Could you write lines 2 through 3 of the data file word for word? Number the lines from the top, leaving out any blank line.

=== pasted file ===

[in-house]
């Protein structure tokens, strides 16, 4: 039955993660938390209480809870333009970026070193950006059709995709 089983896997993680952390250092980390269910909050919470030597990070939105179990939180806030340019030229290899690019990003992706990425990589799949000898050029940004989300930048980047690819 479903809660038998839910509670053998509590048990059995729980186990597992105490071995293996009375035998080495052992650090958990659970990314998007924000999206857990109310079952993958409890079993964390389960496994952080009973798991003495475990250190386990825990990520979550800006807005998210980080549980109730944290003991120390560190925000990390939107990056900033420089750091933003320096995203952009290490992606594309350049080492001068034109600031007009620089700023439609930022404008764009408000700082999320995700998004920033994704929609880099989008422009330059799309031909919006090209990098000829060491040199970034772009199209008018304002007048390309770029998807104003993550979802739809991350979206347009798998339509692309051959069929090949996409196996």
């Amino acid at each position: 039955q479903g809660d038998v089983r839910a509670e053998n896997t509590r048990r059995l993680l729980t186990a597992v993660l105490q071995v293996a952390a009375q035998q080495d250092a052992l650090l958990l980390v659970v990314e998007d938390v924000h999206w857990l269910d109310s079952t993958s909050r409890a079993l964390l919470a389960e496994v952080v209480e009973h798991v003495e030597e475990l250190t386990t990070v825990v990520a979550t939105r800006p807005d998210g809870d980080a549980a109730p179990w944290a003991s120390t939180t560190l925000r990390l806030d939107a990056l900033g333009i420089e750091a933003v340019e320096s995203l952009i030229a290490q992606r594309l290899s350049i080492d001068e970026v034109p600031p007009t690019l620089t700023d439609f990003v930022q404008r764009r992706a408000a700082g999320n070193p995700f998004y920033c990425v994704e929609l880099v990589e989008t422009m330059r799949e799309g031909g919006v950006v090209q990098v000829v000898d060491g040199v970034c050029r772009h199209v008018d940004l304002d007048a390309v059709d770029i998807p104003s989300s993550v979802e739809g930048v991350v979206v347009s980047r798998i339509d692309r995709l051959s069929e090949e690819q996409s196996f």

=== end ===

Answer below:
């Protein structure tokens, strides 16, 4: 039955993660938390209480809870333009970026070193950006059709995709 089983896997993680952390250092980390269910909050919470030597990070939105179990939180806030340019030229290899690019990003992706990425990589799949000898050029940004989300930048980047690819 479903809660038998839910509670053998509590048990059995729980186990597992105490071995293996009375035998080495052992650090958990659970990314998007924000999206857990109310079952993958409890079993964390389960496994952080009973798991003495475990250190386990825990990520979550800006807005998210980080549980109730944290003991120390560190925000990390939107990056900033420089750091933003320096995203952009290490992606594309350049080492001068034109600031007009620089700023439609930022404008764009408000700082999320995700998004920033994704929609880099989008422009330059799309031909919006090209990098000829060491040199970034772009199209008018304002007048390309770029998807104003993550979802739809991350979206347009798998339509692309051959069929090949996409196996």
């Amino acid at each position: 039955q479903g809660d038998v089983r839910a509670e053998n896997t509590r048990r059995l993680l729980t186990a597992v993660l105490q071995v293996a952390a009375q035998q080495d250092a052992l650090l958990l980390v659970v990314e998007d938390v924000h999206w857990l269910d109310s079952t993958s909050r409890a079993l964390l919470a389960e496994v952080v209480e009973h798991v003495e030597e475990l250190t386990t990070v825990v990520a979550t939105r800006p807005d998210g809870d980080a549980a109730p179990w944290a003991s120390t939180t560190l925000r990390l806030d939107a990056l900033g333009i420089e750091a933003v340019e320096s995203l952009i030229a290490q992606r594309l290899s350049i080492d001068e970026v034109p600031p007009t690019l620089t700023d439609f990003v930022q404008r764009r992706a408000a700082g999320n070193p995700f998004y920033c990425v994704e929609l880099v990589e989008t422009m330059r799949e799309g031909g919006v950006v090209q990098v000829v000898d060491g040199v970034c050029r772009h199209v008018d940004l304002d007048a390309v059709d770029i998807p104003s989300s993550v979802e739809g930048v991350v979206v347009s980047r798998i339509d692309r995709l051959s069929e090949e690819q996409s196996f």